4. Make it a point to ask people for feedback at least once a week. If you haven’t done it before, ever (and some in our group hadn’t), find someone you respect, pick something that you really want to get better at, and ask them candidly for a few things you’ve done well and a few things you can improve upon. And when you’re picking people, don’t just pick people who like you or you know will go easy. Get it from a variety of sources, your employees, customers, friends, mentors, kids, spouse (though I know for those of us married it seems like we probably get enough feedback as it is, that seemed to be the humorous consensus of the group yesterday 🙂 ).

5. Find a mentor, someone that can give you unvarnished feedback regularly and that will help you progress along your journey.

6. Speaking of unvarnished feedback, remember how hard it is for the giver to actually provide candid feedback. Either they might fear you, or they might fear a “retaliation”, or they might simply not want to hurt your feelings or get into what could be an awkward dialogue. Make sure you explain you want to improve, and help them peel back the onion. First pass and they might only be sharing with you superficial stuff. To get good feedback, again and again, you can’t retaliate. You can’t resent, you can’t become bitter, you can’t become defensive.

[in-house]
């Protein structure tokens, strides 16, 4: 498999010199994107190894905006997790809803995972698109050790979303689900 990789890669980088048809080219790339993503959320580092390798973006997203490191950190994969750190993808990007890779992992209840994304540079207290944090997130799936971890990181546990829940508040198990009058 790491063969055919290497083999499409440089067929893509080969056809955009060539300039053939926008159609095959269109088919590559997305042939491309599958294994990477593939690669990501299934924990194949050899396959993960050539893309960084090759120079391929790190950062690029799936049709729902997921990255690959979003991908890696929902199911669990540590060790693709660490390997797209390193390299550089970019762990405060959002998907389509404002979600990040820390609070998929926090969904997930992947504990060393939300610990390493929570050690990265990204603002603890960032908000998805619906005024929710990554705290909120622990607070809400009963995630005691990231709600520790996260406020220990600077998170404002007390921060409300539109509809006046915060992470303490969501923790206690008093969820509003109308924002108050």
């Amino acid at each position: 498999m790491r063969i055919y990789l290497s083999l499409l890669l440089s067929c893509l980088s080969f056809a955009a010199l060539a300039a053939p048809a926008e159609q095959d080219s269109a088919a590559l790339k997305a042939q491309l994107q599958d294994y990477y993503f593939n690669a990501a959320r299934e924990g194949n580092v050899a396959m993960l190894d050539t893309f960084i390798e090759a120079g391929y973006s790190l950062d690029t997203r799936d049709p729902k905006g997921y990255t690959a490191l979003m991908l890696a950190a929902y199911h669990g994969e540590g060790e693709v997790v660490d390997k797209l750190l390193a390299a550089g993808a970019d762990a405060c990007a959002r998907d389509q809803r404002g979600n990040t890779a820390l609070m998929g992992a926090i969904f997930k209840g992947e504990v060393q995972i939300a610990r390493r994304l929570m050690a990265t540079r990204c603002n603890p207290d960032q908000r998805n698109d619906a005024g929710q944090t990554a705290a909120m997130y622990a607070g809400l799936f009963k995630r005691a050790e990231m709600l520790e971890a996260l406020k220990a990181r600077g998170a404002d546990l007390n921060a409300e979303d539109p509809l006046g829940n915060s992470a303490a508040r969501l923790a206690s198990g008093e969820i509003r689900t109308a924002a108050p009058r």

7. Focus on your non-verbal, be open and friendly/warm, calm, relaxed–not all tensed up, arms crossed, scowling and whatnot (which we’ve all done–or at least I have). And with your verbal, don’t get defensive, don’t be annoyed or frustrated

8. Don’t assume all feedback is right on. Try to reflect rather than respond. Sit on the feedback for a day or several days, and really try to assess whether it’s relevant to you. Don’t dismiss it because you don’t like it, dismiss it only if it really is inaccurate.

9. Let’s remember that you can’t please everybody (but don’t use this as an excuse either). Part of your vice is probably your virtue. For example, for me personally I know there are times when I’m too hard charging, or too demanding and have too high expectations. But that’s also part of what is my strength, so for me to eliminate it altogether would be neutering something that’s innately me–and a skill. For me to balance it and know when to emphasize and minimize is what’s important. So remember there’s an ebb and flow, and also that not everybody is right about the feedback you receive. You can’t make everybody happy, and you can’t be doing anything productive in life without some criticism.

10. When you get great feedback, focus on a few core things and them implement, practice, refine, and re-assess.

This is only a small smattering of what we came up with, but I wanted to try to limit it to ten key ideas or principles around the Coachability factor. If you have other ideas or suggestions, please share them as a comment below.

So to the guys that I got to hang with last night (Neal, Bob, Mark, Doug, David, Matther, Don, Chris, Dan, and Alfred) thanks for such a lively discussion and the great ideas you helped to generate on ways we can be more successful at one of the key characteristics most of us lack to varying degrees. Loved the time, the ideas, and inspiration I received from each of you.